Last week, China officially rejected a patent application for Gilead Sciences’ $1,000-per-pill hepatitis C virus (HCV) drug, Sovaldi (sofosbuvir), a decision advocates say could lead the way for more countries to nix protections over the expensive liver disease treatment, Tech Times reports.

Treatment access activists at Initiative for Medicines, Access and Knowledge (I-MAK) pushed for the rejection, arguing once again that Sovaldi’s formulation is not truly innovative.

Earlier this year, I-MAK argued for a similar patent rejection in India, ultimately laying the groundwork for pharmaceutical companies there to make cheaper, generic versions of Sovaldi. As of now, China’s patent rejection does not allow for generic production of the drug.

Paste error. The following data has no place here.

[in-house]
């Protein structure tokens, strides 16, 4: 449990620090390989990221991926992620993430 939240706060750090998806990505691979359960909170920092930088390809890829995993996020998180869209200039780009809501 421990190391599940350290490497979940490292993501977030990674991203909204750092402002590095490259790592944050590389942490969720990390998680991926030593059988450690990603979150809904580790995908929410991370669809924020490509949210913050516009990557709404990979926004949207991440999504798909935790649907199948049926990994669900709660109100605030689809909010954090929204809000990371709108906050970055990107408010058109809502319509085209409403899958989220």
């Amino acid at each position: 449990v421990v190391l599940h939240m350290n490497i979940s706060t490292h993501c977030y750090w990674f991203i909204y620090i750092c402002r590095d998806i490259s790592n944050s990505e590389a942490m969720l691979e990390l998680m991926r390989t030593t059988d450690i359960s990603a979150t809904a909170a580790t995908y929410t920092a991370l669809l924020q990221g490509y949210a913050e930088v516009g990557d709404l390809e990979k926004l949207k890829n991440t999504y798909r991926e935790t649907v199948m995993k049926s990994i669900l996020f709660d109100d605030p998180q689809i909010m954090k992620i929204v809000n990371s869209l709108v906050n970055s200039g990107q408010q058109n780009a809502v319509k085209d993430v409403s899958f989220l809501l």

Sovaldi has drawn a lot of controversy since its December 2013 release. The treatment boasts over 90 percent cure rates, but it costs the equivalent of $84,000 for a standard 12-week course of treatment.

In the fall of 2014, Gilead offered substantial discounts for Sovaldi to 91 developing countries. However, many middle-income nations—including China, Argentina, Brazil, Russia and Ukraine—were not offered a price break.

I-MAK reps have filed challenges to patent applications of Sovaldi in all of those countries. Overall, the group estimates that these middle-income nations make up nearly 40 million of the 150 million hepatitis C sufferers worldwide.